Home » Views, Reviews & Interviews » Tune Of The Day #3 – Review for drumtrip.co.uk

Tune Of The Day #3 – Review for drumtrip.co.uk

T.Power – Prospect For Democracy – S.O.U.R. (SOUR029/TPOW001R, 1995)

T.Power – Prospect For Democracy

This is my third contribution to the oldschool specialist blog Drumtrip; a review and the background story behind the track Prospect For Democracy by T.Power. You can view the original post, as well the previous installments of the TOTD series here:

In 1992, Dave Stone and Norton Blue, owners of the Trinity Studios in London, set up the UK hardcore label Dj Only Records, renamed a year later to the Sound Of The Underground Records (SOUR); one of the most influential collectives of the mid-90s jungle/drum and bass scene. The first signing of the label was the breakbeat hardcore outfit Bass Selective (Royal, Samuel, Hay, Clarke and Elizabeth Troy on vocal duties). Bass Selective went on to record four EPs; the highlight of their outputs being the piano-driven anthem Blow Out part 2.

Bass Selective disbanded in 1993 and one of the founding members, Marc Sebastian Royal emerged with the recording alias T.Power. He was readily signed as a solo artist by SOUR; a flying start for an illustrious and prolific recording career. It was only two years later however, that he would create serious waves in the drum and bass proceedings.

Fast forward to 1995, a year that proved pivotal for both T.Power and SOUR, Marc Royal started to experiment with new sounds, abolishing the stereotype that SOUR was a strictly “ragga jungle” label. The result has been the impeccable, genre-defining Mutant Jazz; co-written with Nigel Samuel (also a former member of Bass Selective, who had adopted the one-off moniker MK-Ultra), Mutant Jazz brought jungle closer to the abstract jazz territory of Ninja Tune and Mo’Wax and is still considered today as one of the genre’s absolute classics. A few months later, T.Power’s first personal album, entitled The Self Evident Truth Of An Intuitive Mind, was released to critical acclaim; a pioneering, ground-breaking release that pushed the drum and bass boundaries even further. That same year T.Power also launched his short-lived own imprint Deep Thought Records recording under the alias Atomic Dog.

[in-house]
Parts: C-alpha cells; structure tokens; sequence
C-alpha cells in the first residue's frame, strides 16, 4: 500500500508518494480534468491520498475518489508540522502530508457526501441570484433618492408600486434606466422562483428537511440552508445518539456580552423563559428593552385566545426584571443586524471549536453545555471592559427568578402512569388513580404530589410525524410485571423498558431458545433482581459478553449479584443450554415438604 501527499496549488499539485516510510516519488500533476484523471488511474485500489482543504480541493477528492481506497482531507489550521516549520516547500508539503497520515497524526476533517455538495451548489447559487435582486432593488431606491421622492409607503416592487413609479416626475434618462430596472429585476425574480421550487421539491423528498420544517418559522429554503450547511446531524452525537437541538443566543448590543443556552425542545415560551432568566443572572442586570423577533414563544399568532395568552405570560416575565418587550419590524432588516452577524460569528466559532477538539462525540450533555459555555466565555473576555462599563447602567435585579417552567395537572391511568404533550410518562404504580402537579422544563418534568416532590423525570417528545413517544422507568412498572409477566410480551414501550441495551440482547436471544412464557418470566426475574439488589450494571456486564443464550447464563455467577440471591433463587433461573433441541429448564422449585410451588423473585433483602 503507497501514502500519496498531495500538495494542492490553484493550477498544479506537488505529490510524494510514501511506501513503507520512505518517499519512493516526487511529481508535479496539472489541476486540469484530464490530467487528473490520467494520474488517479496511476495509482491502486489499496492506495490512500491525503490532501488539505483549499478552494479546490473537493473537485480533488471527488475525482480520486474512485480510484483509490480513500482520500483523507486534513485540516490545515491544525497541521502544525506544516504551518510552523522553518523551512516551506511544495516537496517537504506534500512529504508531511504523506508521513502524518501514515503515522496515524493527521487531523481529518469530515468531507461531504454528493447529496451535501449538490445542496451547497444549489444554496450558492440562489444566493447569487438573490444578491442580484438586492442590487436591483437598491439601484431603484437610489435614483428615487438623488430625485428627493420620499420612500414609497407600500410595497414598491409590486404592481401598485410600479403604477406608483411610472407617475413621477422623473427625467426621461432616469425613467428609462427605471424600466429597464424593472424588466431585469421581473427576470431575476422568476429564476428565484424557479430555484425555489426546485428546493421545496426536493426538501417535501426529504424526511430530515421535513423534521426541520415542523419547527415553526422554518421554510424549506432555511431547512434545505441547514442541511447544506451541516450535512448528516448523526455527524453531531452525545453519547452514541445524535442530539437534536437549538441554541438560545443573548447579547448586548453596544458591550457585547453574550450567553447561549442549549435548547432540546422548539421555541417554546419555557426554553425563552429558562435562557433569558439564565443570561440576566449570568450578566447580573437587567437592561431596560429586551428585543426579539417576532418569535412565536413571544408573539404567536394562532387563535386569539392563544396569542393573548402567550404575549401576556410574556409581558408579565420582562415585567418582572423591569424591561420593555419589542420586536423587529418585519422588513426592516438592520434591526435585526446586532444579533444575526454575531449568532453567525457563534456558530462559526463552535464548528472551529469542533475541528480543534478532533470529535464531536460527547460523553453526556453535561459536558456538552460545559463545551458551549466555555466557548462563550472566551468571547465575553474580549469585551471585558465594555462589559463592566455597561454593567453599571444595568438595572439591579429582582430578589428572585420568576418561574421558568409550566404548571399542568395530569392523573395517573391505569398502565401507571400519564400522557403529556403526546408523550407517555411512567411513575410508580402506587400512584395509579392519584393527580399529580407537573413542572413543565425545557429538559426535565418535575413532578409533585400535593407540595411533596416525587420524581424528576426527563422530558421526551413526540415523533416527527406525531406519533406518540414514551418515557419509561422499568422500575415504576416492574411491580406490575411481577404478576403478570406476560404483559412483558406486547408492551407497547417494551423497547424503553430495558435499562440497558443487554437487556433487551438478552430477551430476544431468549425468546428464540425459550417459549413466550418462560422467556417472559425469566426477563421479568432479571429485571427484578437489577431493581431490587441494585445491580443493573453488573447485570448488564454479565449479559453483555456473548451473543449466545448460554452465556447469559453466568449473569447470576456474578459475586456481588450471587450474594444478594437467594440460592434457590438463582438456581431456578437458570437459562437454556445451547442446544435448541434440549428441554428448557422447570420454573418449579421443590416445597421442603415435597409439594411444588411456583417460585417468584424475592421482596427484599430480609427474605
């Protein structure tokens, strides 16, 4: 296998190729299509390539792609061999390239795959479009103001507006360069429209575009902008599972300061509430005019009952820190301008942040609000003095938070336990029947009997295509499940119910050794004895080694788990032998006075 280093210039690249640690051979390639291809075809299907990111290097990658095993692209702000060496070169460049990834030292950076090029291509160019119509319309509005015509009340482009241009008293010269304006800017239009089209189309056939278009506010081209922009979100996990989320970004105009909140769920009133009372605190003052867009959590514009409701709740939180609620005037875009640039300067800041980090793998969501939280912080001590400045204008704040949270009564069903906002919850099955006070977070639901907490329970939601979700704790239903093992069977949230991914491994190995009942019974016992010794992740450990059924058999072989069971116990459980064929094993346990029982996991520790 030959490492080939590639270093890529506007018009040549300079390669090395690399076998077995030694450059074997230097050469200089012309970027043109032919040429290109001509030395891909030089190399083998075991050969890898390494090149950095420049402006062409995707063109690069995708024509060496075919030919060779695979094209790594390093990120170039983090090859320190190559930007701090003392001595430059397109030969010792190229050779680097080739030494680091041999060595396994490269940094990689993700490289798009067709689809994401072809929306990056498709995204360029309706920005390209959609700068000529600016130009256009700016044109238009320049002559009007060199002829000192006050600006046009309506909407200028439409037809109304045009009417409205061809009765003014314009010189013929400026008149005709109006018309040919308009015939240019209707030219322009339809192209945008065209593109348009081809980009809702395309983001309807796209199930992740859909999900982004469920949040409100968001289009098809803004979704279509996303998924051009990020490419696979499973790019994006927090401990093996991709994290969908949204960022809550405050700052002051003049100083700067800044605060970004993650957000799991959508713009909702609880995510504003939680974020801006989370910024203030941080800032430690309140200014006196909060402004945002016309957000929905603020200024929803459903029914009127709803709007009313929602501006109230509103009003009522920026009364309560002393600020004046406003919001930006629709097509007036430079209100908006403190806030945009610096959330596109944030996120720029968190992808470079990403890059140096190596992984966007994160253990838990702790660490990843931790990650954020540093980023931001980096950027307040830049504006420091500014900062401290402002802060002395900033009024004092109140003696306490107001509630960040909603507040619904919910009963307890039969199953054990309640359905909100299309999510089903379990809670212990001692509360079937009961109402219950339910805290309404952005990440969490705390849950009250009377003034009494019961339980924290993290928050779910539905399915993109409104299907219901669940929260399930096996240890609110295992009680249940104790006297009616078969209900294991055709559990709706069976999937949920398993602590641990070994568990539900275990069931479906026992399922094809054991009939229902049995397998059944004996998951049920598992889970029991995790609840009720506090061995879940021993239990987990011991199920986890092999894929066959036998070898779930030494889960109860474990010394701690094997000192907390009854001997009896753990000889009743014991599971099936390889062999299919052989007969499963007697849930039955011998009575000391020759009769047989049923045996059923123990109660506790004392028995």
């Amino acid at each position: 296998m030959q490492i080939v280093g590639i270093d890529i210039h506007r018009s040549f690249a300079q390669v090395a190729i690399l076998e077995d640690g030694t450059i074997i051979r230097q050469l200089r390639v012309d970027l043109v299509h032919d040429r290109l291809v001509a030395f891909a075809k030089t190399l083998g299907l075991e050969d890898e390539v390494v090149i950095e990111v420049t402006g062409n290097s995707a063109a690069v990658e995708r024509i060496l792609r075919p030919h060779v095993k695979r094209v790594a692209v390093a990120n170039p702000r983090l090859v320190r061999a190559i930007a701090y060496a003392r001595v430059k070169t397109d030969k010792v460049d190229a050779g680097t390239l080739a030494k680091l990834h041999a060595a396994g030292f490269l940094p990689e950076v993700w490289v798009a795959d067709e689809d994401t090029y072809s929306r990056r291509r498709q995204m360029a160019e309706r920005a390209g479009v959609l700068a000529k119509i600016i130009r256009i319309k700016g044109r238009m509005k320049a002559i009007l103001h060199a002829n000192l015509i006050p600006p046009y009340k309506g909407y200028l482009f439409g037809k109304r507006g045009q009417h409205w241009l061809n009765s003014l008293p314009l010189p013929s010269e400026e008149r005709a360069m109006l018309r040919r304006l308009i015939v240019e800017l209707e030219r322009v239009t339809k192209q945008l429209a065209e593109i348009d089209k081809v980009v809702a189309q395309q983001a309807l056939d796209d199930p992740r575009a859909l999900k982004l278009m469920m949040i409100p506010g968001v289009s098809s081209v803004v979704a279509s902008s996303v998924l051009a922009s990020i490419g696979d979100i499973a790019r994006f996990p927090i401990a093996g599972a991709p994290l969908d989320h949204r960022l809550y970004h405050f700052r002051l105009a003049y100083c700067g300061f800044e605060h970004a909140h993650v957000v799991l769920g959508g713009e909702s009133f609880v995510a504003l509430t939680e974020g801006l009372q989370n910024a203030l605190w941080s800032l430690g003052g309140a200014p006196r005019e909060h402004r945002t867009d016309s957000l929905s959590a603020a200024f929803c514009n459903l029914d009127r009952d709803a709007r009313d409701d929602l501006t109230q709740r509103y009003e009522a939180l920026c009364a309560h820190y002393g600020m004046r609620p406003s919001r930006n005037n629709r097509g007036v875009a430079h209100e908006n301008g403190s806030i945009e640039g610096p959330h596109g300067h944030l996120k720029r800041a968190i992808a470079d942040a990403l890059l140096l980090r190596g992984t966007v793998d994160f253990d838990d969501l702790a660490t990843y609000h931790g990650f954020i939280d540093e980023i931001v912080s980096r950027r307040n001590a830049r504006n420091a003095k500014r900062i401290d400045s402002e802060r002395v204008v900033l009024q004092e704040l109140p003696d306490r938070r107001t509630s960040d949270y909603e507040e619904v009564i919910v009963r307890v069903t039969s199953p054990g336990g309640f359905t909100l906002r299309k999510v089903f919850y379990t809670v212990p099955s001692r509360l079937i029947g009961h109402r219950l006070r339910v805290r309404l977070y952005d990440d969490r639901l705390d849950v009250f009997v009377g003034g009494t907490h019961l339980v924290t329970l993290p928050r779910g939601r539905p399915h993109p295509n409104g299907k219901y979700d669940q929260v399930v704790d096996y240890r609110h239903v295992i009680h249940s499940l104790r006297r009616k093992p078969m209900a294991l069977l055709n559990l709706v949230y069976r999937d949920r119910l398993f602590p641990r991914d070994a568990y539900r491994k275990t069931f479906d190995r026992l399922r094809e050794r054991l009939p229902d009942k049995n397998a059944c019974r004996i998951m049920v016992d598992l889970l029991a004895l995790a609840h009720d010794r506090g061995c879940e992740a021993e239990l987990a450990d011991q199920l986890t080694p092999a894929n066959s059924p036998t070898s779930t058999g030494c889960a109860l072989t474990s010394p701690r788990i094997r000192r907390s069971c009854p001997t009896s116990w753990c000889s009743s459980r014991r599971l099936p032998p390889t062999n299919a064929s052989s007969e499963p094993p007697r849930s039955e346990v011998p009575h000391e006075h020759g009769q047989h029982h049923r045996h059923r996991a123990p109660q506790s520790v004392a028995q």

T.Power – Police State

In the aftermath of T.Power’s album success, came the Police State EP. The title of his album had provided a hint about T.Power’s views, who had always insisted that drum and bass is a form of intelligent music; however the Police State EP made the connection more apparent. Thought-provoking, exhilarating and reminiscent of the “Intellect” part of his album, the EP is profoundly influenced by the works and lectures of Noam Chomsky, an American linguist, philosopher, political commentator, activist, cultural figure and professor at the Massachusetts Institute of Technology (MIT), USA.

The tune of the day is the dystopian Prospect For Democracy, off the Police State EP (SOUR029/TPOW001, 1995). The title is inspired from the eponymous Noam Chomsky speech at the MIT, which was recorded live in November 1994.

Available on cd and blue vinyl (the vinyl version of the EP consists of two parts), Prospect For Democracy is a 13-and-a-half minutes composition, fusing ambient, techno and drum and bass flawlessly. The track starts with two-step trademark T.Power drum beat, over warm synths and a desolated sax riff until the first breakdown, when vocal snippets* from Chomsky’s aforementioned lecture are introduced. In the second breakdown, the tempo changes for 3 minutes, with kick-in-the stomach gong percussions and additional chords, until the track resumes to a glorious climax.